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Programming (non-JTAG) MAX7000 devices

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--- Quote from: GTT95 on June 23, 2022, 02:34:47 pm ---
--- Quote ---You entered the parallel programming mode of Altera
--- End quote ---

Does it mean to stay in serial JTAG based programming mode only /OE1 shall be put to 12V. Or is it specific to ATF150X devices?

--- End quote ---
MAX 7000AE/3000A/ATF1500 specific, these families are JTAG only.

I am the original starter of this thread.

To recap, I have a bunch of NON-JTAG EPM7032/EPM7064/EPM7128 devices, obtained when there was a lab clear out of non-ROHS devices.

I have used GALs in a number of recent projects for which I have had PCBs made, and it would be nice to use these CPLDs in future projects. However I do not have a programmer for the MAX7000 devices.

I mentioned that the ALL03 programmer has been reverse engineered and information is available on the "benoit" website. I am able to run the programming software for the ALL03 in DOSBOX. The programs are DOS EXE files and use character graphics, as was common in the late 80's and 90's. Each device type has it's own EXE. There are several EXEs to support the Altera CPLD parts.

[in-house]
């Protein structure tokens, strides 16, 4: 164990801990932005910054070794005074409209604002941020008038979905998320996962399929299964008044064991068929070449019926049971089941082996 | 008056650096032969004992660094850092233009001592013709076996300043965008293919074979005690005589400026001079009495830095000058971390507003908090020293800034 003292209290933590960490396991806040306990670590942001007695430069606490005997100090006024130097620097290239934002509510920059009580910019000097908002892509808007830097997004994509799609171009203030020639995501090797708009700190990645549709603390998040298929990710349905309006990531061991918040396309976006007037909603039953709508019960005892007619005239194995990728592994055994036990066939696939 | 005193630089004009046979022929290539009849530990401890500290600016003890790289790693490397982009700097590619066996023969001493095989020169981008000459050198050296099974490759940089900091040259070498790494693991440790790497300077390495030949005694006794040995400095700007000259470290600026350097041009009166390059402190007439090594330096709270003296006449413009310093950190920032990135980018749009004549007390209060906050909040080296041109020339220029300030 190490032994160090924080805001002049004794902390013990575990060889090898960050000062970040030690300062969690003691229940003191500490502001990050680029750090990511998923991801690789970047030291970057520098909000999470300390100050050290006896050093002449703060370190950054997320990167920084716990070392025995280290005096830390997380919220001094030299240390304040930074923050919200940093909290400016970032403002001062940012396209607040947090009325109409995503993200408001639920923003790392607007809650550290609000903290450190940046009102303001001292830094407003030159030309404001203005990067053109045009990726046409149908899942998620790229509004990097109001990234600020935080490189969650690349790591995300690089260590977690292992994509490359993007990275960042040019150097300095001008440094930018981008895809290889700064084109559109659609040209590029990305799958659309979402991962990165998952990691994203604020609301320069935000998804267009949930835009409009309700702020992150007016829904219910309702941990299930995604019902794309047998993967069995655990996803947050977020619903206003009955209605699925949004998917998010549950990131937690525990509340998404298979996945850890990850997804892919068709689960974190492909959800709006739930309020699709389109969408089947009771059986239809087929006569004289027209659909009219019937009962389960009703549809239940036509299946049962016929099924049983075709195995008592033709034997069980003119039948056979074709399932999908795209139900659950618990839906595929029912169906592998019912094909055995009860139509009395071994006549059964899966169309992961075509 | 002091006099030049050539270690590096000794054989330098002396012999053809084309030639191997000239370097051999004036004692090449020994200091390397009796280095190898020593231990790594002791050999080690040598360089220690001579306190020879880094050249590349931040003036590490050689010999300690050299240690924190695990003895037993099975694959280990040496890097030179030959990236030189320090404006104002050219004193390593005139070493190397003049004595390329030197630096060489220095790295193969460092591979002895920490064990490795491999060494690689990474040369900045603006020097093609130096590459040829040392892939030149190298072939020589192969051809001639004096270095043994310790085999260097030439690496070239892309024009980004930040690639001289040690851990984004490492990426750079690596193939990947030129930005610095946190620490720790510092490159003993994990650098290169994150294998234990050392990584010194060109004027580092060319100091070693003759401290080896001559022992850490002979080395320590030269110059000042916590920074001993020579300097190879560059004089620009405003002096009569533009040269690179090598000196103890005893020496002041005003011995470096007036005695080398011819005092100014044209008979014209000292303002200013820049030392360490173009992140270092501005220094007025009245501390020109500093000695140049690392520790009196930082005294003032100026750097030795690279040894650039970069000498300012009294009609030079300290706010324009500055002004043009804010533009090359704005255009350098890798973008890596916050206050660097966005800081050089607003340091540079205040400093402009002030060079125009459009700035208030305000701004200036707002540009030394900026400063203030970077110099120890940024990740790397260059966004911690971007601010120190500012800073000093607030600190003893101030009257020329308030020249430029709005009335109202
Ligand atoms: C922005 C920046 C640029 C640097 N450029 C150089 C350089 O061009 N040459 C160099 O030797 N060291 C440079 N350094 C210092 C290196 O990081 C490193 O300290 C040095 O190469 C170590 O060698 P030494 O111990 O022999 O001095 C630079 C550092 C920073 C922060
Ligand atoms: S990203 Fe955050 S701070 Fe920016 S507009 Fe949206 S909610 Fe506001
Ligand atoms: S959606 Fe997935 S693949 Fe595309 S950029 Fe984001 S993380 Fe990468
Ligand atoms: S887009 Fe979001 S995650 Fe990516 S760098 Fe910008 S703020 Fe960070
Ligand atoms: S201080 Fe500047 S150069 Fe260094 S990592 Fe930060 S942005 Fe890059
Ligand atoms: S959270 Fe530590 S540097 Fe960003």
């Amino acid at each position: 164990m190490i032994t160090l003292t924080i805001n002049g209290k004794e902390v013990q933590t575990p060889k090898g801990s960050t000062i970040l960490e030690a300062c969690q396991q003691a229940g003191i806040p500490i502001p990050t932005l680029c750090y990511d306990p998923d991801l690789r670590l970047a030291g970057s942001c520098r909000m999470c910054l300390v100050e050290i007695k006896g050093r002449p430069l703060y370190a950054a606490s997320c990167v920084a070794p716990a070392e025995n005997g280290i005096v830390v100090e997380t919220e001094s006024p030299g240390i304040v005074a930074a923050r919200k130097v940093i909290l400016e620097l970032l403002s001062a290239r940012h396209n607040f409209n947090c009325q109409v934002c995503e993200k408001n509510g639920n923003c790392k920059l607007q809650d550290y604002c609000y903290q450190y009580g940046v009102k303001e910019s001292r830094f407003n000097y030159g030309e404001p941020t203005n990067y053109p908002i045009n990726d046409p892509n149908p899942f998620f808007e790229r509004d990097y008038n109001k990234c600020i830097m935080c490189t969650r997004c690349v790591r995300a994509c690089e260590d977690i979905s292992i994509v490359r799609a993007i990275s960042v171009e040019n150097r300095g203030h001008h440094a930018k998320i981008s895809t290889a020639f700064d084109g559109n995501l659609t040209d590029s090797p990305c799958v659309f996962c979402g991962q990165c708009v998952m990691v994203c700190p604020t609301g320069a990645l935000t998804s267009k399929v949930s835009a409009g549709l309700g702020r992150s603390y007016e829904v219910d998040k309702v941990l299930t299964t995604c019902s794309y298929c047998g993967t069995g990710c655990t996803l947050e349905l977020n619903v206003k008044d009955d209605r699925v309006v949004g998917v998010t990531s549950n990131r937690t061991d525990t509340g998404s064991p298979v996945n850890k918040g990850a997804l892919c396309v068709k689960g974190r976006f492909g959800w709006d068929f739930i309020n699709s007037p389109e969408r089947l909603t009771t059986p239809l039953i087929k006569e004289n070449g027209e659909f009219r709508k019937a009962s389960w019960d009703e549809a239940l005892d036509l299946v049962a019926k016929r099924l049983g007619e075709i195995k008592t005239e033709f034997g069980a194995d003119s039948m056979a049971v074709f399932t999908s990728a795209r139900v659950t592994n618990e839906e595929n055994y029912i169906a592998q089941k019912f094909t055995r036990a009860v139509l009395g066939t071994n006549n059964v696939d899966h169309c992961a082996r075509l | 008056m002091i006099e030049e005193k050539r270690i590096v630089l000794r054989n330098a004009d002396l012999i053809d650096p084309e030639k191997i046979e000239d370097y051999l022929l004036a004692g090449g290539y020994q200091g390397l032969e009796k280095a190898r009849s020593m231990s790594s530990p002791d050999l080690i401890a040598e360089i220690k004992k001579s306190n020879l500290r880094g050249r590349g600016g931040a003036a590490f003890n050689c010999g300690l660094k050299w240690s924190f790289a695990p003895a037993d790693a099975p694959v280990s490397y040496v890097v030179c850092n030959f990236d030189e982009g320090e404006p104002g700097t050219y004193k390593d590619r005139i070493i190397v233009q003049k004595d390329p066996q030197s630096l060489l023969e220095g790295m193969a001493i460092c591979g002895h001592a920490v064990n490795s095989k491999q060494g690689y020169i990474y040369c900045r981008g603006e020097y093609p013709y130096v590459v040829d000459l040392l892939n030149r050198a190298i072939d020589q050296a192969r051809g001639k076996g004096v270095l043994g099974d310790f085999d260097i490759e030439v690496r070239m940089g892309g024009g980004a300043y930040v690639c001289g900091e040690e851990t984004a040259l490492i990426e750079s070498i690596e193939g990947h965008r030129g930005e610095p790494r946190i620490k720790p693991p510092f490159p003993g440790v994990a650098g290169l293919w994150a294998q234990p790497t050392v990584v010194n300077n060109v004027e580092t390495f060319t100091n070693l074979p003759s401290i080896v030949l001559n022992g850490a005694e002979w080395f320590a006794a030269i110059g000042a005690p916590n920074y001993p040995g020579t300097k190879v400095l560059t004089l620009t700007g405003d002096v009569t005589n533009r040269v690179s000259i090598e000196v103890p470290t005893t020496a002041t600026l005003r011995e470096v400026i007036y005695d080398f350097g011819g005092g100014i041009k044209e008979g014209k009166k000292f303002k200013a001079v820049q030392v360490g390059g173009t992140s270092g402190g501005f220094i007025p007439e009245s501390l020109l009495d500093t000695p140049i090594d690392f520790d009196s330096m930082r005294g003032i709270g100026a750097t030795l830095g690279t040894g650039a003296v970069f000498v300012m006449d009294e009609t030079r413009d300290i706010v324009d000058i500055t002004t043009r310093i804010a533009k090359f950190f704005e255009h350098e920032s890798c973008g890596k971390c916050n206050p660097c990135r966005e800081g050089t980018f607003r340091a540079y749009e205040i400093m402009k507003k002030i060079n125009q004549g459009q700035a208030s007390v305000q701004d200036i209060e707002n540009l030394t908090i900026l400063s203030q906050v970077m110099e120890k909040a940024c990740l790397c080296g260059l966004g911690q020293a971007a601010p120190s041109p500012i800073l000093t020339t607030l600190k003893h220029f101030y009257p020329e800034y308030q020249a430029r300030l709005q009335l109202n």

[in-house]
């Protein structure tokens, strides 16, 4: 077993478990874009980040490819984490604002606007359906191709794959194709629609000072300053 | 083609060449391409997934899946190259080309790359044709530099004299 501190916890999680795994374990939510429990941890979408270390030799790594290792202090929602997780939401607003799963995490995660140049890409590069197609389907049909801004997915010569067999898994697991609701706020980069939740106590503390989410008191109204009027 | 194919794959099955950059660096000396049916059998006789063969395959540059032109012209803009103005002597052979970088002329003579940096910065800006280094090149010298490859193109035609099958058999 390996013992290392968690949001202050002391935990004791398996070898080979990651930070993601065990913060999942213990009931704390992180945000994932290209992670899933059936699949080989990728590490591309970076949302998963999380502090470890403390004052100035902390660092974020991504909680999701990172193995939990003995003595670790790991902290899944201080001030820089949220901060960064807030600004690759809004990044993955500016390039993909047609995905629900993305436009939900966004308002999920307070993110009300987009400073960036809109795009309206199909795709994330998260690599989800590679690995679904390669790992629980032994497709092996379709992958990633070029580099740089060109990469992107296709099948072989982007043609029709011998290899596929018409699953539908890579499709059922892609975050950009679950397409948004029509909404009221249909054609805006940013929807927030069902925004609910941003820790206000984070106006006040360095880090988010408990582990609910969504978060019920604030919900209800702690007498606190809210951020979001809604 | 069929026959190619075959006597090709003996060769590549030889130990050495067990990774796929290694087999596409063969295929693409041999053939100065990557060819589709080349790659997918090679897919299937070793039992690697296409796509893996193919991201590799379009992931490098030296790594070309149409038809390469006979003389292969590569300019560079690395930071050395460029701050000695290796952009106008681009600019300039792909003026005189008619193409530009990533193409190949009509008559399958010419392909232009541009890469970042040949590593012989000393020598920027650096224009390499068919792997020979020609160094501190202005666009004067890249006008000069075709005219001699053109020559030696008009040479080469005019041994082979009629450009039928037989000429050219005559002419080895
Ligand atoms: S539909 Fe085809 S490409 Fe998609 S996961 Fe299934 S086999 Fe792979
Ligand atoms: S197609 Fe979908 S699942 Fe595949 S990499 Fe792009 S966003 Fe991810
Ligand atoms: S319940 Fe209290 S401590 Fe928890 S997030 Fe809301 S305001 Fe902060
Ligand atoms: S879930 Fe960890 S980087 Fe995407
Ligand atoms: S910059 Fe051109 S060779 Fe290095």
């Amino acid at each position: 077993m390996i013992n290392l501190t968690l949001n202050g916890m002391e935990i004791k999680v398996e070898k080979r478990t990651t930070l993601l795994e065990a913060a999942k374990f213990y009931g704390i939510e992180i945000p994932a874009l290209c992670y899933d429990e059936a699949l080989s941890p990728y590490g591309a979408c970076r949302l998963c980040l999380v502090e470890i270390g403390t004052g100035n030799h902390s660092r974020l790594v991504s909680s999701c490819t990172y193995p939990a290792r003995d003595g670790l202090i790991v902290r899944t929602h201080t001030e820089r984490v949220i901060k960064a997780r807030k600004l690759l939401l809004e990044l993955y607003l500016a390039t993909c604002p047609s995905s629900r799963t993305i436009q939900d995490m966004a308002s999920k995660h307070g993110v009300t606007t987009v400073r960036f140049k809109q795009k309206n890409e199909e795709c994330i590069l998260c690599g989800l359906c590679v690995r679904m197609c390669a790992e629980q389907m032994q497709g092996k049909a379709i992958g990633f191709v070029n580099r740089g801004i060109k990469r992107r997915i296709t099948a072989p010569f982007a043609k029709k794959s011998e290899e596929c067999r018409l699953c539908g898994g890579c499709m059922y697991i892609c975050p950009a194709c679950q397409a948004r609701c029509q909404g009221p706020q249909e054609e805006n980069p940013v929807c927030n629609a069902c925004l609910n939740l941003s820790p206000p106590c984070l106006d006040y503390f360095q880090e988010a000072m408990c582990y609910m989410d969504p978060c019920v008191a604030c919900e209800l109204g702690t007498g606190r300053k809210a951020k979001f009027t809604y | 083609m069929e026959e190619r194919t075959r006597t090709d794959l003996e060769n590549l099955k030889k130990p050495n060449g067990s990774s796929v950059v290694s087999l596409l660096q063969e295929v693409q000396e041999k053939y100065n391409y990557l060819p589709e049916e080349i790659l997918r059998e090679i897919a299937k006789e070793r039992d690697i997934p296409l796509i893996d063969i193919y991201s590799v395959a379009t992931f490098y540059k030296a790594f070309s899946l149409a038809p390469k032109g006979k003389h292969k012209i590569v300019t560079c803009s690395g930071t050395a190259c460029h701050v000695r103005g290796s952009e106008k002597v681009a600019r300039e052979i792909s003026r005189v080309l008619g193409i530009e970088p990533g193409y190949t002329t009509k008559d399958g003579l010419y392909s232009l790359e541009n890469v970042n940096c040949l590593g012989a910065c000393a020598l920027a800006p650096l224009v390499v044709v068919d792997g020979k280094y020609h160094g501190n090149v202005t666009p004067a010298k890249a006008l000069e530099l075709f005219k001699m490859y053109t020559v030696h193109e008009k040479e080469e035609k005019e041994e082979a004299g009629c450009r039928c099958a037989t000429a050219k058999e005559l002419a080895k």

Last year I worked on an 8088 based IBM PC XT clone PCB/project. I needed a BIOS and found a disassembly of the Tandy1000 BIOS on GitHub. The author used a tool called "IDA Pro" to do the disassembly. It is an intelligent disassembler. there is a free version of this tool available for download. I downloaded and "had a play". As usual there's a learning curve.

Just recently I had the idea to re-visit the MAX7000 project with the idea of looking at the EXE code, so see if the programming algorithm could be determined.

I made a false start by using the wrong EXE ! I stated with the EXE which allowed the ALL03 programmer to program the EPM7064/96/128. Nevertheless it was a useful introduction to IDA Pro (Free). The biggest frustration is forgetting to click to select the current line of disassembly before assigning a label. Firstly the EXE is compressed using PKLITE, so I had to find a tool to remove this compression. Having done this the new EXE loads into IDA Pro and the tool does lots of work with no input needed. At the end of the file you can find lots of text strings. Some decompiled as strings, and others which are a list of bytes (not yet referenced by the code). It is also possible to search and find the I/O out and in instructions. I spent quite a few hours over the course of a week playing with the tool and adding labels and defining data types. I started to see code (C switch?) which used the selected device type and jumped to different code depending upon the device selected in the simple GUI. Then the penny dropped, I was looking at the wrong EXE.